Contrary to the popular story, George Washington did not have wooden teeth. Even better: he had golden teeth!
... Well, sort of.
George Washington lost all of his teeth when he was a boy, due to bad dental health throughout his youth. When he was older, he had two sets of dentures made by Dr. John Greenwood, a noted dentist at the time. They were crafted from hippopotamus ivory and gold. The upper and lower gilded plates of the false teeth were bound together by springs which in turn held them against the roof of his mouth and the lower ridge of his mouth, keeping them in place.
George Washington had to clench his jaws in order to keep his teeth together. If he relaxed his jaws at all, his mouth would spring open. It is thought that this may be the reason that our Founding Father always looked so stern in his presidential portraits.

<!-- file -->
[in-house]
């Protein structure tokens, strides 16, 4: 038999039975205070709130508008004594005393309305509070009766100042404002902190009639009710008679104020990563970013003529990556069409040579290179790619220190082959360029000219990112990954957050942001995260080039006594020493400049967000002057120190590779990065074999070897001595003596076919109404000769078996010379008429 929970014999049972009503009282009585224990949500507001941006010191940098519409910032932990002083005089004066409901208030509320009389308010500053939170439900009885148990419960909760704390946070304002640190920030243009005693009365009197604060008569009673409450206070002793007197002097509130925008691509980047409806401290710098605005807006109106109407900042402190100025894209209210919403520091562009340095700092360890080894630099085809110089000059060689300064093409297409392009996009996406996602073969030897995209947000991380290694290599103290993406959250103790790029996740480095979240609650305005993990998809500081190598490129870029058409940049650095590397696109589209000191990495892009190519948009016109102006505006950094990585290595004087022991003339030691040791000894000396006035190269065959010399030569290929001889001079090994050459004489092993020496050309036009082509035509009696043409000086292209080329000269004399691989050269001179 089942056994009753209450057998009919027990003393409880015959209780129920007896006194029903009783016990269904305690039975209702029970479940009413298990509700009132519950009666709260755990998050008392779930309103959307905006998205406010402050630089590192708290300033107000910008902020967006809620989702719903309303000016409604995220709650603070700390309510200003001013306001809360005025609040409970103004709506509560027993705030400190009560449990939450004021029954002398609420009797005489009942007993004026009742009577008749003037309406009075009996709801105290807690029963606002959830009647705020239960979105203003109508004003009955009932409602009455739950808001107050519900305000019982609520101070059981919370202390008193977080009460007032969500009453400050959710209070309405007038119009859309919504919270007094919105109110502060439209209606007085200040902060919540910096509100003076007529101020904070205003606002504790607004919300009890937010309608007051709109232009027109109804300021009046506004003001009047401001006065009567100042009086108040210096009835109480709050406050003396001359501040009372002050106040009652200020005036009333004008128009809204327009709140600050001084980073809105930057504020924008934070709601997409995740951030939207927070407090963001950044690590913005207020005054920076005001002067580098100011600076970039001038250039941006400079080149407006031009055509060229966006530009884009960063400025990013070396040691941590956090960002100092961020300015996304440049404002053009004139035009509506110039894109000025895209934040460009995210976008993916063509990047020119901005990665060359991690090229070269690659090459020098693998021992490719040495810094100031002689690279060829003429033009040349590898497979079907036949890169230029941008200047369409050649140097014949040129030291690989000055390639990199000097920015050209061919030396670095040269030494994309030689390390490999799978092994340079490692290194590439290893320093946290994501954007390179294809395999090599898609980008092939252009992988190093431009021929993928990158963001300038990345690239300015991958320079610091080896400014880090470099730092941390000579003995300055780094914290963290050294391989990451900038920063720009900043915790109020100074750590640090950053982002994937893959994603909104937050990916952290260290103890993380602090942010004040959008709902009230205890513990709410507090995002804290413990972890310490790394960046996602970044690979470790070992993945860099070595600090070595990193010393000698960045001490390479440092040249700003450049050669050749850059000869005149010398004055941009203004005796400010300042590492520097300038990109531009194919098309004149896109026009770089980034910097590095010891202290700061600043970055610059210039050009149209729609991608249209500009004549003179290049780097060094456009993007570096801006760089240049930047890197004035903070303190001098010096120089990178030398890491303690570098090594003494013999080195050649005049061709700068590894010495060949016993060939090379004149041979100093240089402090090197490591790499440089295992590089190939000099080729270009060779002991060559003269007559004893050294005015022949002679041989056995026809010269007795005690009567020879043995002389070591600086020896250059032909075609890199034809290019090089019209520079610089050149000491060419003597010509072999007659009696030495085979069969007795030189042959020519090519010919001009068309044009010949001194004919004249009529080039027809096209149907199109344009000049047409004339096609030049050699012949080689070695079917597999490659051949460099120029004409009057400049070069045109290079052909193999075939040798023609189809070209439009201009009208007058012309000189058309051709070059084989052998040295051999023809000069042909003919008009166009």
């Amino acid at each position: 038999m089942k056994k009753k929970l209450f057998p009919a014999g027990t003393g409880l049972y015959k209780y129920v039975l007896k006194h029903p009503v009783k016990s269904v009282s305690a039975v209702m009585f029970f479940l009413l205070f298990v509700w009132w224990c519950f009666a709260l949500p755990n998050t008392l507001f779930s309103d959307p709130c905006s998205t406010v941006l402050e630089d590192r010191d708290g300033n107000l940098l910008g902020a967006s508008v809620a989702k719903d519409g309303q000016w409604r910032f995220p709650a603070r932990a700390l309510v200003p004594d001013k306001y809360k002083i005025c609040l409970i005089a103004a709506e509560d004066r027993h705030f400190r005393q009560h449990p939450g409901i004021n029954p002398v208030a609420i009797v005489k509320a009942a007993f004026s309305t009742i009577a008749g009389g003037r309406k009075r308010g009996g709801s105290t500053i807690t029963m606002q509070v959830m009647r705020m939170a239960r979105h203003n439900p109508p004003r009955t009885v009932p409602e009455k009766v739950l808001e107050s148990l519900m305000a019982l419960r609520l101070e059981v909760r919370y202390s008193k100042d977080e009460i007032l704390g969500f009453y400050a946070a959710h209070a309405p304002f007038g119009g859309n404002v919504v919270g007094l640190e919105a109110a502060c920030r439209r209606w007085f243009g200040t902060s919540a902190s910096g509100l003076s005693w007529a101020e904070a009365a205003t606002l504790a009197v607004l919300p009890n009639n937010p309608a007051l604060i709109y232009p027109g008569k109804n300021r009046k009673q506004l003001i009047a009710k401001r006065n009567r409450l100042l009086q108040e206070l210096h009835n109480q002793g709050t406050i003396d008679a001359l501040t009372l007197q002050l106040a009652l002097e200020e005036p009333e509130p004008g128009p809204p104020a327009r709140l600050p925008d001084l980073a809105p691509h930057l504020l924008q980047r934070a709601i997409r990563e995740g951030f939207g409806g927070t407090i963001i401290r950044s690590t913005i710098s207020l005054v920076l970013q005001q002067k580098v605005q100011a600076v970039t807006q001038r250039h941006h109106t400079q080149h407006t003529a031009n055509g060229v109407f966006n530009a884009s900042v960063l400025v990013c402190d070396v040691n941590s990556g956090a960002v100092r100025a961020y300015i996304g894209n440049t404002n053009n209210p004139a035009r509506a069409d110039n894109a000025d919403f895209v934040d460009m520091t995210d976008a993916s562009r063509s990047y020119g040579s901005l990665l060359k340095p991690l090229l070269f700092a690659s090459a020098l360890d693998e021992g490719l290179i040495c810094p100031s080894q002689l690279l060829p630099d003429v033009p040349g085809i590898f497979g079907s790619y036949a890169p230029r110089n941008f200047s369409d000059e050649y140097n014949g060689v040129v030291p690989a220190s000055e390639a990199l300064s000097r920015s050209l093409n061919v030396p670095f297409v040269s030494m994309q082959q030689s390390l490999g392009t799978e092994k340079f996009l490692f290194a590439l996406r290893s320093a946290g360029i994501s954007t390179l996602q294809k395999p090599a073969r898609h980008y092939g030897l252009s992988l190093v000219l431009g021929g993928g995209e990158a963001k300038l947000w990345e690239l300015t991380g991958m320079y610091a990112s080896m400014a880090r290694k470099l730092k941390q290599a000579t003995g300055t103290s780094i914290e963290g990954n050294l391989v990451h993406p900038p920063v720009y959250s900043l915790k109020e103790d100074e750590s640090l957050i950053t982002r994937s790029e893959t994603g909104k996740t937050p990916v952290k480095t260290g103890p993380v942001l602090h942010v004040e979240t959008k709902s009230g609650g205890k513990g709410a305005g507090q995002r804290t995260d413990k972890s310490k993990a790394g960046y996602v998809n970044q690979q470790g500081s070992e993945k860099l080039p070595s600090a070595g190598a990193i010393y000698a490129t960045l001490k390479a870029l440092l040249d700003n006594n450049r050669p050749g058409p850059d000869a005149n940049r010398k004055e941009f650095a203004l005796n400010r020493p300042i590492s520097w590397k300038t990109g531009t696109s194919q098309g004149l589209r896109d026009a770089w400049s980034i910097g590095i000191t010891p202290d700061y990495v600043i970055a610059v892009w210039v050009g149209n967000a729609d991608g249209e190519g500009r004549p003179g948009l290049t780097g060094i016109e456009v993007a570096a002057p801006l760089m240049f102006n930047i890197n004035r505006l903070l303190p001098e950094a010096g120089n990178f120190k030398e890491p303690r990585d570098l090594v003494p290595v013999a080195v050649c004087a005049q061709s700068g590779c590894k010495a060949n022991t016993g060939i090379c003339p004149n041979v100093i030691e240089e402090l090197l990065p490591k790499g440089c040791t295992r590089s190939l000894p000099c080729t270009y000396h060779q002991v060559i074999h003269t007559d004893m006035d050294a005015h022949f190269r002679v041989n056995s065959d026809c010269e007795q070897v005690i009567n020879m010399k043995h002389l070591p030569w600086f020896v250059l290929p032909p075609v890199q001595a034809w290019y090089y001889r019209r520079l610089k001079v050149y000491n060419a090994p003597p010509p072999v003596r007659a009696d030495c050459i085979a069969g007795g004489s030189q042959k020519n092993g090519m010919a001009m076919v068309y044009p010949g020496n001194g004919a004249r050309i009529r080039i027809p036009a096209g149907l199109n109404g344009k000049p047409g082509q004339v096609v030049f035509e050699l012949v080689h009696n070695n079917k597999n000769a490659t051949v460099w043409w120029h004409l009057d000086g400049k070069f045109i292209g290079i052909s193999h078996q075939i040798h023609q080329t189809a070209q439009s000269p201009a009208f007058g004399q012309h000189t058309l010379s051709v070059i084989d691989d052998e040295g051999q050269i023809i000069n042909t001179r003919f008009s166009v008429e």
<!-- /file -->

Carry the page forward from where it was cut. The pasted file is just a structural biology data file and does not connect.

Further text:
One of the sets of dentures were donated to the University of Maryland Dental School in Baltimore, MD, the oldest dental school in the world. The school then loaned one denture to the Smithsonian in 1976 for a bicentennial exhibit. Unfortunately, it was stolen and has never been recovered. The other one remains at the school today.